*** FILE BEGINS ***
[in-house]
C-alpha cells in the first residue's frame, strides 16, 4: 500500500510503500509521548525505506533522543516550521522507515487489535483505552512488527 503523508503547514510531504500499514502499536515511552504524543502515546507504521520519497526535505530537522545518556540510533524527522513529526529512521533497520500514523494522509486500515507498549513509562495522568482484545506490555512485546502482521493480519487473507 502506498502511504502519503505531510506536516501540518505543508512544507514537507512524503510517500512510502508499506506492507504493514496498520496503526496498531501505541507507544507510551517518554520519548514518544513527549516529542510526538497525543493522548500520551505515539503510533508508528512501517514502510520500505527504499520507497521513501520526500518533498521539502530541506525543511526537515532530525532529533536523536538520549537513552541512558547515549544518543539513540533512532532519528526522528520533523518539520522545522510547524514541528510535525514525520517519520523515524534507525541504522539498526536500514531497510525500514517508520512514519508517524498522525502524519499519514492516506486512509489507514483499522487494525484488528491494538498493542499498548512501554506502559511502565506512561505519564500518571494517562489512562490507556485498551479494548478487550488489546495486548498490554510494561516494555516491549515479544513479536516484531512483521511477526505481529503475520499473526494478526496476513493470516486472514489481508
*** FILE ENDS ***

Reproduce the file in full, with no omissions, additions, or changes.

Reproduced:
[in-house]
C-alpha cells in the first residue's frame, strides 16, 4: 500500500510503500509521548525505506533522543516550521522507515487489535483505552512488527 503523508503547514510531504500499514502499536515511552504524543502515546507504521520519497526535505530537522545518556540510533524527522513529526529512521533497520500514523494522509486500515507498549513509562495522568482484545506490555512485546502482521493480519487473507 502506498502511504502519503505531510506536516501540518505543508512544507514537507512524503510517500512510502508499506506492507504493514496498520496503526496498531501505541507507544507510551517518554520519548514518544513527549516529542510526538497525543493522548500520551505515539503510533508508528512501517514502510520500505527504499520507497521513501520526500518533498521539502530541506525543511526537515532530525532529533536523536538520549537513552541512558547515549544518543539513540533512532532519528526522528520533523518539520522545522510547524514541528510535525514525520517519520523515524534507525541504522539498526536500514531497510525500514517508520512514519508517524498522525502524519499519514492516506486512509489507514483499522487494525484488528491494538498493542499498548512501554506502559511502565506512561505519564500518571494517562489512562490507556485498551479494548478487550488489546495486548498490554510494561516494555516491549515479544513479536516484531512483521511477526505481529503475520499473526494478526496476513493470516486472514489481508